Education Advice for parents of Kindergartners | The Cullman Tribune

Education

Advice for parents of Kindergartners

CULLMAN - The start of the 2018-2019 school year is upon us. For most parents, the process is routine, but for the parents of Kindergartners, it is anything but that. Don’t worry though, you’ve got this.

The Tribune stopped by the Cullman City Primary School for some advice parents can use to help make things easier. We spoke with two kindergarten teachers, Savanna Ponder and Karen Graham.

Graham’s message to anxious parents is “Trust the process.” 

Parents should read through all the information and planned procedures given at open house. Many things a parent might be unsure of are likely explained in the handbooks. Make sure all email and contact information is accurate so you know of all planned events and volunteer needs the school or individual teacher may have. This is the best way to easily communicate with your child’s teacher.

Plan on joining the PTO.

Ponder’s advice, “Join the PTO. We have a great PTO who plans and helps with so many of our fun events.”

The PTO is a great way for parents to be actively involved while making friends with other parents who will be on this journey with them for the next several years.

Prepare by reading books.

Schools recommend reading books to your child on the subject of going to school. This can reduce the fear and anxiety your child may have about being in a new environment. Some suggestion are:

  • “I Am Too Absolutely Small for School” by Lauren Child
  • “First Grade Jitters” by Robert Quackenbush
  • “First Day Jitters” by Julie Danneberg
  • “The Kissing Hand” by Audrey Penn
  • “Chu’s First Day of School” by Neil Gaiman

It is also recommended to not over-hype this milestone. While it is an amazing accomplishment, over emphasizing can set unrealistic expectations and cause increased nervousness in your child.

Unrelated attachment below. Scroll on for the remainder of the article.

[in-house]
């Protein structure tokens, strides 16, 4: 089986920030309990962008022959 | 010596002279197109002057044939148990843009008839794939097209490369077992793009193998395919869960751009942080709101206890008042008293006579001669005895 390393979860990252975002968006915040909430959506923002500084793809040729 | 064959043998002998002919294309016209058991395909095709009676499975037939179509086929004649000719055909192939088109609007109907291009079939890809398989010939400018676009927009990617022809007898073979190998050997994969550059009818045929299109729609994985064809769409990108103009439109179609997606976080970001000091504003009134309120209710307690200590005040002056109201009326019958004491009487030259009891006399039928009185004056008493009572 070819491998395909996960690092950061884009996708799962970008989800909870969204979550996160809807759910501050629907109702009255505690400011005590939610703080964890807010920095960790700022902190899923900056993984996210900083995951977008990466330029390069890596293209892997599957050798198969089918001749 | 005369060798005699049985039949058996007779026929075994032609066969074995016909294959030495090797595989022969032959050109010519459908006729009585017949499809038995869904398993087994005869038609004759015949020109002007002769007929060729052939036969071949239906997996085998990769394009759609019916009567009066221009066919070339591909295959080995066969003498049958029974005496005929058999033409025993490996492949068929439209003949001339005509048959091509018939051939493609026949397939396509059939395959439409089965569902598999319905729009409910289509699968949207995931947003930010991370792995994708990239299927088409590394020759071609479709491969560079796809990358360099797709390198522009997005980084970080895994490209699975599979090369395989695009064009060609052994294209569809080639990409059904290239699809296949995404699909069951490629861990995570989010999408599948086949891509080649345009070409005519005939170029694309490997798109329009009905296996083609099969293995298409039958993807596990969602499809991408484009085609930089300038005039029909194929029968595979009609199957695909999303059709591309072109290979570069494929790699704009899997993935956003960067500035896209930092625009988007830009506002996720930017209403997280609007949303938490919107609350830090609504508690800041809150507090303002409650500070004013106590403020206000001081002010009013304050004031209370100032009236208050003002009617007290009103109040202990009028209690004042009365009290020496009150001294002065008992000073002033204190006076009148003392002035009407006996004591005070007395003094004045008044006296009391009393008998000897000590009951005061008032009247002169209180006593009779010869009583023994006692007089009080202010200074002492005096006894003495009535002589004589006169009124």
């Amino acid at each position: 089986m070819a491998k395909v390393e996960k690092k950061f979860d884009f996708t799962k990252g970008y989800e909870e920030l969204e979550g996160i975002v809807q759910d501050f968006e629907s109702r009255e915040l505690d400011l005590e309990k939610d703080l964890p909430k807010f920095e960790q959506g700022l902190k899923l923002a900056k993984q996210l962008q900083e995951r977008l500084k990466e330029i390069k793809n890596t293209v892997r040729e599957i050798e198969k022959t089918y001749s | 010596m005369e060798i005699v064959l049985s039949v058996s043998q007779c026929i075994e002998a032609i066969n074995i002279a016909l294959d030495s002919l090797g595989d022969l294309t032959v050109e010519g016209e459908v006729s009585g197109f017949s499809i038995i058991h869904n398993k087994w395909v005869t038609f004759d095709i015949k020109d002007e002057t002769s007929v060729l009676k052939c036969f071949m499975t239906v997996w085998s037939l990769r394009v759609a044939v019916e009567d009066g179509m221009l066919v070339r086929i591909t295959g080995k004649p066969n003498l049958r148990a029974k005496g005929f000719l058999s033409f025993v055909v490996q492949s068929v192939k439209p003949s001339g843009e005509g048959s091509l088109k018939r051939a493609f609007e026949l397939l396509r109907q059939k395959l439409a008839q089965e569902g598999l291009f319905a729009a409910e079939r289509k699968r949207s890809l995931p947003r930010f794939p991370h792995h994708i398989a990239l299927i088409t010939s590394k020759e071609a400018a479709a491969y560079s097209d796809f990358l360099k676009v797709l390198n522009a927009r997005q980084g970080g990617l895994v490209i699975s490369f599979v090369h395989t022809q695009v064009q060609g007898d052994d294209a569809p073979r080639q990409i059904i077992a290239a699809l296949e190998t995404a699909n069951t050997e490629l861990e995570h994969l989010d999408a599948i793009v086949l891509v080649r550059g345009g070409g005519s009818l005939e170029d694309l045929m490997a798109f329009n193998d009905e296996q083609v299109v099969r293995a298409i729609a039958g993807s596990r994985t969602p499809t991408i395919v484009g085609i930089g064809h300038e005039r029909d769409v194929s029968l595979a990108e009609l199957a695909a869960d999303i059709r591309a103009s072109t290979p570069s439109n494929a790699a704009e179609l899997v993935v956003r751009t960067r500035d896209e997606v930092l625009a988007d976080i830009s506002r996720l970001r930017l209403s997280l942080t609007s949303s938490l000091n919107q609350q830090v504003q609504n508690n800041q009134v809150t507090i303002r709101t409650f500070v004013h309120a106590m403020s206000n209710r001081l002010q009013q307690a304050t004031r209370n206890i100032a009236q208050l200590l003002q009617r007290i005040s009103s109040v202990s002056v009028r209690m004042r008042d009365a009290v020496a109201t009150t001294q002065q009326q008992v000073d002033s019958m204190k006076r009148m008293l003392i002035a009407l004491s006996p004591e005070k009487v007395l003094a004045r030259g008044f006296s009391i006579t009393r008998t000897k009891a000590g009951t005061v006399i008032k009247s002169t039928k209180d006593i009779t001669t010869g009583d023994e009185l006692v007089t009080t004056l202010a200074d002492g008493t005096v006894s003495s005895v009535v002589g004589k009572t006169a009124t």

Don’t helicopter!

On the first couple of days, parents can walk their kids to the classroom but try to keep it short and sweet. Long agonizing goodbyes make it harder for both you and your child. Keep your own emotions in check. Its ok to cry AFTER you are out of your child’s sight. Remember, school is a happy place with new friends, not a sad crying place. For parents of CCPS kindergarteners, the school will be offering a Boo-Hoo Breakfast in the school’s library at 8 a.m. on Aug. 7 and 8. You can join other parents for some tears, coffee and a lovely continental breakfast.

The Boo-Hoo Breakfast is a great opportunity to make friends and maybe even plan a few grown-up activities.

Avoid unplanned visits.

Graham explained, “Kindergarten is much more structured now. Each minute is planned for academic tasks, activities and special instruction time for individual students. Unexpected visits can take away from the students. “

There are many opportunities to help at the school and to be involved without causing unintended consequences.

Ponder added, “The first few weeks, the kids are learning new schedules, learning to take direction and developing independence.”

These things are best accomplished when the kids are focused and void of distraction.

After the first day or two, use the drop-off service. There are many benefits to the drop-off and pick-up services. The safety of your child and all the other children depends on parent’s willingness to adhere to the policies put in place by the school administrators.

Parents might not always understand the procedures but try very hard to trust the teachers. Every procedure has been planned with the safety of the students in mind and with the goal of fostering independence.

Ponder and Graham had a unified message: “We love all our students just as we love our own family. We will watch after them, keep them safe, and do everything we can to successfully guide them while in our care. Trust the process.”

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